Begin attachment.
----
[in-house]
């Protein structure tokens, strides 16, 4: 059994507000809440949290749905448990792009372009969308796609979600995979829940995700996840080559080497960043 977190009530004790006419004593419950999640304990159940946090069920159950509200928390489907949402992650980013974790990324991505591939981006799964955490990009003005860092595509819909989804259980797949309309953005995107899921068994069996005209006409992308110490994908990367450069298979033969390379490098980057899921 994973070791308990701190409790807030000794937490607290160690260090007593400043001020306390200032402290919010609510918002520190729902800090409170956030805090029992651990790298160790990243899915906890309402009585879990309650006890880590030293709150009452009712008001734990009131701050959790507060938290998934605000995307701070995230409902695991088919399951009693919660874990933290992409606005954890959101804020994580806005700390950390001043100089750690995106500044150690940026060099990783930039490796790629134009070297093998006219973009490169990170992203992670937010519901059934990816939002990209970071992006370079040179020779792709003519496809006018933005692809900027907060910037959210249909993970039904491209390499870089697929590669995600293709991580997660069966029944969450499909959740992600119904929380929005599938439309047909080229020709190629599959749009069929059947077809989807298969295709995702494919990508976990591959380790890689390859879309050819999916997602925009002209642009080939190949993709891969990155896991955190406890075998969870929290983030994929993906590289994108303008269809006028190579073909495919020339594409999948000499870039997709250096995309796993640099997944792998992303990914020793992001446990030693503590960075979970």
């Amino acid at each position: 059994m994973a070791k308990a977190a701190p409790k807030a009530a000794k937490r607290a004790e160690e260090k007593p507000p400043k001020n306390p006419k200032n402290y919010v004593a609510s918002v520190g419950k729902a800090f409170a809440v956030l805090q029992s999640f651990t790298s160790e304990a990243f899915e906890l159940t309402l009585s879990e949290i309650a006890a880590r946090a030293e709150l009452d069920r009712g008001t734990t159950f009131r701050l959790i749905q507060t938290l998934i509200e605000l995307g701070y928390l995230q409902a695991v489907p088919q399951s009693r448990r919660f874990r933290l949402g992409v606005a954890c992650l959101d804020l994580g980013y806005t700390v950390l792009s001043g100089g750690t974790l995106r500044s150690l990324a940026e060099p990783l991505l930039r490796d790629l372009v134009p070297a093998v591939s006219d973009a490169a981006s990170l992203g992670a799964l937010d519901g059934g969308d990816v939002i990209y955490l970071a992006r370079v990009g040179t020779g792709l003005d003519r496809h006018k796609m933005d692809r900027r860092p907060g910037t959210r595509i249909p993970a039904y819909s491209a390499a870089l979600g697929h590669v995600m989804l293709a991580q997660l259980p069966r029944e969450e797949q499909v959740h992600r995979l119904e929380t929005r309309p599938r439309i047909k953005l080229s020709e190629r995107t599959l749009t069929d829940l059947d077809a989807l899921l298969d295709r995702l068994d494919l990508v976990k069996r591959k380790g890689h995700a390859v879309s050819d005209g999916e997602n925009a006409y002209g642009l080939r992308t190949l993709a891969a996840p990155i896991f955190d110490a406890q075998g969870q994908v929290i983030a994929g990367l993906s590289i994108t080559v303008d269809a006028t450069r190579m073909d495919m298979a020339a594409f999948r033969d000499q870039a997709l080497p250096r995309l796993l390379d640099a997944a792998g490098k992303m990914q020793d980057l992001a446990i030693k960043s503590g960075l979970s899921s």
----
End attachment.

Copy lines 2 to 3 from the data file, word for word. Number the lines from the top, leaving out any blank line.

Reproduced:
């Protein structure tokens, strides 16, 4: 059994507000809440949290749905448990792009372009969308796609979600995979829940995700996840080559080497960043 977190009530004790006419004593419950999640304990159940946090069920159950509200928390489907949402992650980013974790990324991505591939981006799964955490990009003005860092595509819909989804259980797949309309953005995107899921068994069996005209006409992308110490994908990367450069298979033969390379490098980057899921 994973070791308990701190409790807030000794937490607290160690260090007593400043001020306390200032402290919010609510918002520190729902800090409170956030805090029992651990790298160790990243899915906890309402009585879990309650006890880590030293709150009452009712008001734990009131701050959790507060938290998934605000995307701070995230409902695991088919399951009693919660874990933290992409606005954890959101804020994580806005700390950390001043100089750690995106500044150690940026060099990783930039490796790629134009070297093998006219973009490169990170992203992670937010519901059934990816939002990209970071992006370079040179020779792709003519496809006018933005692809900027907060910037959210249909993970039904491209390499870089697929590669995600293709991580997660069966029944969450499909959740992600119904929380929005599938439309047909080229020709190629599959749009069929059947077809989807298969295709995702494919990508976990591959380790890689390859879309050819999916997602925009002209642009080939190949993709891969990155896991955190406890075998969870929290983030994929993906590289994108303008269809006028190579073909495919020339594409999948000499870039997709250096995309796993640099997944792998992303990914020793992001446990030693503590960075979970």
């Amino acid at each position: 059994m994973a070791k308990a977190a701190p409790k807030a009530a000794k937490r607290a004790e160690e260090k007593p507000p400043k001020n306390p006419k200032n402290y919010v004593a609510s918002v520190g419950k729902a800090f409170a809440v956030l805090q029992s999640f651990t790298s160790e304990a990243f899915e906890l159940t309402l009585s879990e949290i309650a006890a880590r946090a030293e709150l009452d069920r009712g008001t734990t159950f009131r701050l959790i749905q507060t938290l998934i509200e605000l995307g701070y928390l995230q409902a695991v489907p088919q399951s009693r448990r919660f874990r933290l949402g992409v606005a954890c992650l959101d804020l994580g980013y806005t700390v950390l792009s001043g100089g750690t974790l995106r500044s150690l990324a940026e060099p990783l991505l930039r490796d790629l372009v134009p070297a093998v591939s006219d973009a490169a981006s990170l992203g992670a799964l937010d519901g059934g969308d990816v939002i990209y955490l970071a992006r370079v990009g040179t020779g792709l003005d003519r496809h006018k796609m933005d692809r900027r860092p907060g910037t959210r595509i249909p993970a039904y819909s491209a390499a870089l979600g697929h590669v995600m989804l293709a991580q997660l259980p069966r029944e969450e797949q499909v959740h992600r995979l119904e929380t929005r309309p599938r439309i047909k953005l080229s020709e190629r995107t599959l749009t069929d829940l059947d077809a989807l899921l298969d295709r995702l068994d494919l990508v976990k069996r591959k380790g890689h995700a390859v879309s050819d005209g999916e997602n925009a006409y002209g642009l080939r992308t190949l993709a891969a996840p990155i896991f955190d110490a406890q075998g969870q994908v929290i983030a994929g990367l993906s590289i994108t080559v303008d269809a006028t450069r190579m073909d495919m298979a020339a594409f999948r033969d000499q870039a997709l080497p250096r995309l796993l390379d640099a997944a792998g490098k992303m990914q020793d980057l992001a446990i030693k960043s503590g960075l979970s899921s």